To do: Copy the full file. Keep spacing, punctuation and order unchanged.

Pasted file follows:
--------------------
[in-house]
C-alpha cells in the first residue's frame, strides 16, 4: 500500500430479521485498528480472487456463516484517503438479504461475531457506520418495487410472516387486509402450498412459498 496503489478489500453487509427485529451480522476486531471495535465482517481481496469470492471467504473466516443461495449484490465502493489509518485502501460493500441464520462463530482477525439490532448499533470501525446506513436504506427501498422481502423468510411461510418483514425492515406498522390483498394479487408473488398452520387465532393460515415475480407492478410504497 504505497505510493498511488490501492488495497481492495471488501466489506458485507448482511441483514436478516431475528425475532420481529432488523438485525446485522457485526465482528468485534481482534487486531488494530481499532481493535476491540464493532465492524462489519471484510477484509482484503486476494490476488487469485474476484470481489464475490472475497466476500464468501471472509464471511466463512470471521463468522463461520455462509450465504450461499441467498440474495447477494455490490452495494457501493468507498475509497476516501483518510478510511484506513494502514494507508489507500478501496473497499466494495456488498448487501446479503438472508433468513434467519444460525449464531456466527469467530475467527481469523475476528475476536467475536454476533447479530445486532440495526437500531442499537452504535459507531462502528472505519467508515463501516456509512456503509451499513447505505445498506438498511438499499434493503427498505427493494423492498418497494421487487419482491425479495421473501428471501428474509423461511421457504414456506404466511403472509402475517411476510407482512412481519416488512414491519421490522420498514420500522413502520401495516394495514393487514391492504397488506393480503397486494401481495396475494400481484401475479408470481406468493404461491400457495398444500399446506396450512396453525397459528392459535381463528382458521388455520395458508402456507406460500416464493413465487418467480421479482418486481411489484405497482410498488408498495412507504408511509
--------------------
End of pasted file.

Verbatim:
[in-house]
C-alpha cells in the first residue's frame, strides 16, 4: 500500500430479521485498528480472487456463516484517503438479504461475531457506520418495487410472516387486509402450498412459498 496503489478489500453487509427485529451480522476486531471495535465482517481481496469470492471467504473466516443461495449484490465502493489509518485502501460493500441464520462463530482477525439490532448499533470501525446506513436504506427501498422481502423468510411461510418483514425492515406498522390483498394479487408473488398452520387465532393460515415475480407492478410504497 504505497505510493498511488490501492488495497481492495471488501466489506458485507448482511441483514436478516431475528425475532420481529432488523438485525446485522457485526465482528468485534481482534487486531488494530481499532481493535476491540464493532465492524462489519471484510477484509482484503486476494490476488487469485474476484470481489464475490472475497466476500464468501471472509464471511466463512470471521463468522463461520455462509450465504450461499441467498440474495447477494455490490452495494457501493468507498475509497476516501483518510478510511484506513494502514494507508489507500478501496473497499466494495456488498448487501446479503438472508433468513434467519444460525449464531456466527469467530475467527481469523475476528475476536467475536454476533447479530445486532440495526437500531442499537452504535459507531462502528472505519467508515463501516456509512456503509451499513447505505445498506438498511438499499434493503427498505427493494423492498418497494421487487419482491425479495421473501428471501428474509423461511421457504414456506404466511403472509402475517411476510407482512412481519416488512414491519421490522420498514420500522413502520401495516394495514393487514391492504397488506393480503397486494401481495396475494400481484401475479408470481406468493404461491400457495398444500399446506396450512396453525397459528392459535381463528382458521388455520395458508402456507406460500416464493413465487418467480421479482418486481411489484405497482410498488408498495412507504408511509